A three-judge appellate panel has ruled that cruise lines should no longer be legally exempt from medical malpractice lawsuits. The decision comes from a 2011 case in which Pasquale Vaglio, an 82-year-old retired NYC policeman and Korean War veteran, fell and hit his head shortly after disembarking from a Royal Caribbean cruise ship for a sightseeing trip in Bermuda. After being ushered into the ship’s medical unit, a nurse gave Vaglio a cursory examination and instructed him to rest in his cabin. Several hours passed before a doctor would make the determination that Vaglio had sustained a brain injury, an injury that would prove fatal within days.

Prior to this ruling , the 11th U.S. Circuit Court of Appeals in Florida had maintained that cruise passengers should not expect the same level of medical care on a ship as on land, adding that ships’ doctors and nurses were private contractors beyond cruise lines’ direct control. The ruling in Vaglio’s case overturns former legal precedence, noting specifically that the Royal Caribbean nurse and doctor wore cruise-line uniforms, were presented as ship employees, and that the onboard medical center was characterized glowingly in promotional materials. The judges also noted that some modern cruise ships house laboratories, sophisticated intensive care units, and possess the ability to establish live video conference links with medical experts ashore.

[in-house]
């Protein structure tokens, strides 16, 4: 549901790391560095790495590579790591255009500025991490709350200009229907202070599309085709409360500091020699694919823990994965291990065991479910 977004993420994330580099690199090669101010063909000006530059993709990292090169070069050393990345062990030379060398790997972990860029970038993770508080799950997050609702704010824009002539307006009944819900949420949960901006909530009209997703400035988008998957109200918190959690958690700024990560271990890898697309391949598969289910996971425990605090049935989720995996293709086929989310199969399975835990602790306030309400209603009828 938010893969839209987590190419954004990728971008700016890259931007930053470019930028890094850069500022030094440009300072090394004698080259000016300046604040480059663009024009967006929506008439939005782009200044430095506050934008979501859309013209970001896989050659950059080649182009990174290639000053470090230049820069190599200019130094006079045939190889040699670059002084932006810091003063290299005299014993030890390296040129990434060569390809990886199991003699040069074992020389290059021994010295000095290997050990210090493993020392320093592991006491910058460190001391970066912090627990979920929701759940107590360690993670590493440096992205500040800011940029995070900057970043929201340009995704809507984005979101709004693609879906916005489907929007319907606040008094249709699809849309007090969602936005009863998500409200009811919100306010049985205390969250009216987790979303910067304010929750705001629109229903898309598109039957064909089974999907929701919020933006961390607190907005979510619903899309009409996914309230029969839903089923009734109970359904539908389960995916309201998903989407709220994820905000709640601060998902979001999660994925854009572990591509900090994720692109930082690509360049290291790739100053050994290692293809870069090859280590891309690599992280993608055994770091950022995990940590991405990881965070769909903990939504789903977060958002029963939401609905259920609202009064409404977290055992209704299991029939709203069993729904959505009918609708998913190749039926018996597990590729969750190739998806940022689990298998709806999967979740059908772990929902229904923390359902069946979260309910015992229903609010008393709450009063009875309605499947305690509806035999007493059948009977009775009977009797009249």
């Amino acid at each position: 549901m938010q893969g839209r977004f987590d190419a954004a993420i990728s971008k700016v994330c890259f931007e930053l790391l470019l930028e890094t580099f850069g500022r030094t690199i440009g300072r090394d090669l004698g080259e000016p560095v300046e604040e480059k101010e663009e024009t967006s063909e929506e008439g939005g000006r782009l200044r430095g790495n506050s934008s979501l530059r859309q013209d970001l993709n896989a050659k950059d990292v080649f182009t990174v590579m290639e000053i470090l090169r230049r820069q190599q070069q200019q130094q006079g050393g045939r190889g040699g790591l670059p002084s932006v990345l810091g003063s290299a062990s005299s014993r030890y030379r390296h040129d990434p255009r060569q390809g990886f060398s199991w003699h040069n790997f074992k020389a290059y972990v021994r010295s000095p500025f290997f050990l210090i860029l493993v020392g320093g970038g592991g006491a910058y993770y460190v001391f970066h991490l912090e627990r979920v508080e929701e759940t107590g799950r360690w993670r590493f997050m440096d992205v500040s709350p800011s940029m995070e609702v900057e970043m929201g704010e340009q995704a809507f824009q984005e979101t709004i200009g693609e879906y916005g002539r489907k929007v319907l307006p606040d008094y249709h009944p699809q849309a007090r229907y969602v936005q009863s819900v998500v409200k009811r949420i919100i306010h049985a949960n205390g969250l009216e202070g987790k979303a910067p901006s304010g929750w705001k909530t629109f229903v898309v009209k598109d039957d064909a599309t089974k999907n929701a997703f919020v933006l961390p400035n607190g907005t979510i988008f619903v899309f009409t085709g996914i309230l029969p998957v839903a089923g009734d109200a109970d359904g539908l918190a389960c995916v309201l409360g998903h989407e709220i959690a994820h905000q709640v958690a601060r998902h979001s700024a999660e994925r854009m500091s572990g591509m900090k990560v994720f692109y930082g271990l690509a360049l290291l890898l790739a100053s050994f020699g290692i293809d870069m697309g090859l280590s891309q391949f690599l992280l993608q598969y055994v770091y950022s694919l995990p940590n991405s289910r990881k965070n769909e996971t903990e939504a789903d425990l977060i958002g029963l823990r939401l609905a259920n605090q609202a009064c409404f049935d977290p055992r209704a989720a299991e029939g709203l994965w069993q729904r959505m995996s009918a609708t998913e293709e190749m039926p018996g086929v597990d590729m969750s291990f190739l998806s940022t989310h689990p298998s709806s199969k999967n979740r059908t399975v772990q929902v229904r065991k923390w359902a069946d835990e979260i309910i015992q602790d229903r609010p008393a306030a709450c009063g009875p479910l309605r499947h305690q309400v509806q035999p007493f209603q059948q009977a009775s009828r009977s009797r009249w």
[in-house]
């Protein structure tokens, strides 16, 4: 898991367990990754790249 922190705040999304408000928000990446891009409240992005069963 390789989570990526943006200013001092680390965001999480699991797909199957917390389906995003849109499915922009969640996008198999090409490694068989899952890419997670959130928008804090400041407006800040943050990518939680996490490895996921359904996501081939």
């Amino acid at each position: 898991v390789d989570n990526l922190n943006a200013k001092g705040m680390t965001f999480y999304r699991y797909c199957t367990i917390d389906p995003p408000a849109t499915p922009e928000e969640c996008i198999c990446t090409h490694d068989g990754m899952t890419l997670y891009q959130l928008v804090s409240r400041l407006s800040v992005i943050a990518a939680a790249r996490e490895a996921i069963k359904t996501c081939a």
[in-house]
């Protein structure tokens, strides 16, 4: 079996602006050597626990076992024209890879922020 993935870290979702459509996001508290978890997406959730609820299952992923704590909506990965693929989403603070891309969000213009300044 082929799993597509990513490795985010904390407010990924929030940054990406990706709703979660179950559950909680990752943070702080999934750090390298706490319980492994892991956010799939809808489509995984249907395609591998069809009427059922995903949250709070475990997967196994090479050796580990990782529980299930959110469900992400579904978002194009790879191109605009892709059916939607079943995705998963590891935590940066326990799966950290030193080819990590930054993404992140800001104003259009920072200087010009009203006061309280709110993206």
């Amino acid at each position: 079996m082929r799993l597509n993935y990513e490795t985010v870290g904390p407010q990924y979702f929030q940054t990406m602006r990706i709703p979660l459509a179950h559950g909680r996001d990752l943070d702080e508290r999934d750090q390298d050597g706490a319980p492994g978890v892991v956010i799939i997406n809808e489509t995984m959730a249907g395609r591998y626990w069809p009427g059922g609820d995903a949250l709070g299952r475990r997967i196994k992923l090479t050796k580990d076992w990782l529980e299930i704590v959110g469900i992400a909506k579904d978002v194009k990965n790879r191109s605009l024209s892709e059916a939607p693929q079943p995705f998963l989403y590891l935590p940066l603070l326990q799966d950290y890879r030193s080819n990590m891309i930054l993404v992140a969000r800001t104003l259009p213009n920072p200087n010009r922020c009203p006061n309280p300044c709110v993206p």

Judge Stanley Marcus wrote in the panel’s decision: “We can discern no sound reason in law to carve out a special exemption for all acts of onboard medical negligence.” The Vaglio family’s legal victory potentially affects 21 million passengers who take cruises annually.

If you or a loved one has suffered a serious injury or death due to a misdiagnosis or missed diagnosis, contact a medical malpractice attorney at Kline and Specter.